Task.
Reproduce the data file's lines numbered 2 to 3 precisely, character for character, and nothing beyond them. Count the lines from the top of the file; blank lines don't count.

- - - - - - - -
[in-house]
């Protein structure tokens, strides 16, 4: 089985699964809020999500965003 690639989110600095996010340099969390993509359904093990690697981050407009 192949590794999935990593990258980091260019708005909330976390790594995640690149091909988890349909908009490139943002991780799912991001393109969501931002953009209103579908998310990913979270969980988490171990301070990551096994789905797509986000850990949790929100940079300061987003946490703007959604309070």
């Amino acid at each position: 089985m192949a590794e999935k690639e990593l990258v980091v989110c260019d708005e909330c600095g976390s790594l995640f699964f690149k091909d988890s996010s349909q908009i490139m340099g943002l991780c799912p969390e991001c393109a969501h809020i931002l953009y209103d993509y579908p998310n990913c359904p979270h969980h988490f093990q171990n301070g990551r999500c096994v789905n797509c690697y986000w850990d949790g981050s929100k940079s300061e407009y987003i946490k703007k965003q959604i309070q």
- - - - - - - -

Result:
């Protein structure tokens, strides 16, 4: 089985699964809020999500965003 690639989110600095996010340099969390993509359904093990690697981050407009 192949590794999935990593990258980091260019708005909330976390790594995640690149091909988890349909908009490139943002991780799912991001393109969501931002953009209103579908998310990913979270969980988490171990301070990551096994789905797509986000850990949790929100940079300061987003946490703007959604309070």
């Amino acid at each position: 089985m192949a590794e999935k690639e990593l990258v980091v989110c260019d708005e909330c600095g976390s790594l995640f699964f690149k091909d988890s996010s349909q908009i490139m340099g943002l991780c799912p969390e991001c393109a969501h809020i931002l953009y209103d993509y579908p998310n990913c359904p979270h969980h988490f093990q171990n301070g990551r999500c096994v789905n797509c690697y986000w850990d949790g981050s929100k940079s300061e407009y987003i946490k703007k965003q959604i309070q």